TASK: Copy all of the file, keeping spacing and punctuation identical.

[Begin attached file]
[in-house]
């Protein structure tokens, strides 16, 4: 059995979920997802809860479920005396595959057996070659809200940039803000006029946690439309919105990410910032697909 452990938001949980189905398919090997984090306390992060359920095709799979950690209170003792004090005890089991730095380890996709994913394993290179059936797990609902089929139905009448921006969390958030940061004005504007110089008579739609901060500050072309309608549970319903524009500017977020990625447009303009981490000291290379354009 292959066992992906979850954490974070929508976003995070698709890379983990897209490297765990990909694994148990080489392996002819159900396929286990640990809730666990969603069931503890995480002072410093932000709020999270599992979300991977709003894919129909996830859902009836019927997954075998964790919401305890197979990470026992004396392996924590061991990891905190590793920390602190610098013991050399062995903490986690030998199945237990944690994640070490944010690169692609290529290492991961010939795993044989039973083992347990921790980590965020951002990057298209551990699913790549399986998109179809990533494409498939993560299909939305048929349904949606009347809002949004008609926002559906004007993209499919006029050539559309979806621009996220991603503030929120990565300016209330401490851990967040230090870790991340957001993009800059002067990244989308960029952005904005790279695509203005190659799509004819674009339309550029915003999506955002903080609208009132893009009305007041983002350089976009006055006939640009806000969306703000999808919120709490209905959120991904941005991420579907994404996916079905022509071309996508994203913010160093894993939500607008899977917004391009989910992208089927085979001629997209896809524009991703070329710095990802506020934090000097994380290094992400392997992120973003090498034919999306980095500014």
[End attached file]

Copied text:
[in-house]
């Protein structure tokens, strides 16, 4: 059995979920997802809860479920005396595959057996070659809200940039803000006029946690439309919105990410910032697909 452990938001949980189905398919090997984090306390992060359920095709799979950690209170003792004090005890089991730095380890996709994913394993290179059936797990609902089929139905009448921006969390958030940061004005504007110089008579739609901060500050072309309608549970319903524009500017977020990625447009303009981490000291290379354009 292959066992992906979850954490974070929508976003995070698709890379983990897209490297765990990909694994148990080489392996002819159900396929286990640990809730666990969603069931503890995480002072410093932000709020999270599992979300991977709003894919129909996830859902009836019927997954075998964790919401305890197979990470026992004396392996924590061991990891905190590793920390602190610098013991050399062995903490986690030998199945237990944690994640070490944010690169692609290529290492991961010939795993044989039973083992347990921790980590965020951002990057298209551990699913790549399986998109179809990533494409498939993560299909939305048929349904949606009347809002949004008609926002559906004007993209499919006029050539559309979806621009996220991603503030929120990565300016209330401490851990967040230090870790991340957001993009800059002067990244989308960029952005904005790279695509203005190659799509004819674009339309550029915003999506955002903080609208009132893009009305007041983002350089976009006055006939640009806000969306703000999808919120709490209905959120991904941005991420579907994404996916079905022509071309996508994203913010160093894993939500607008899977917004391009989910992208089927085979001629997209896809524009991703070329710095990802506020934090000097994380290094992400392997992120973003090498034919999306980095500014």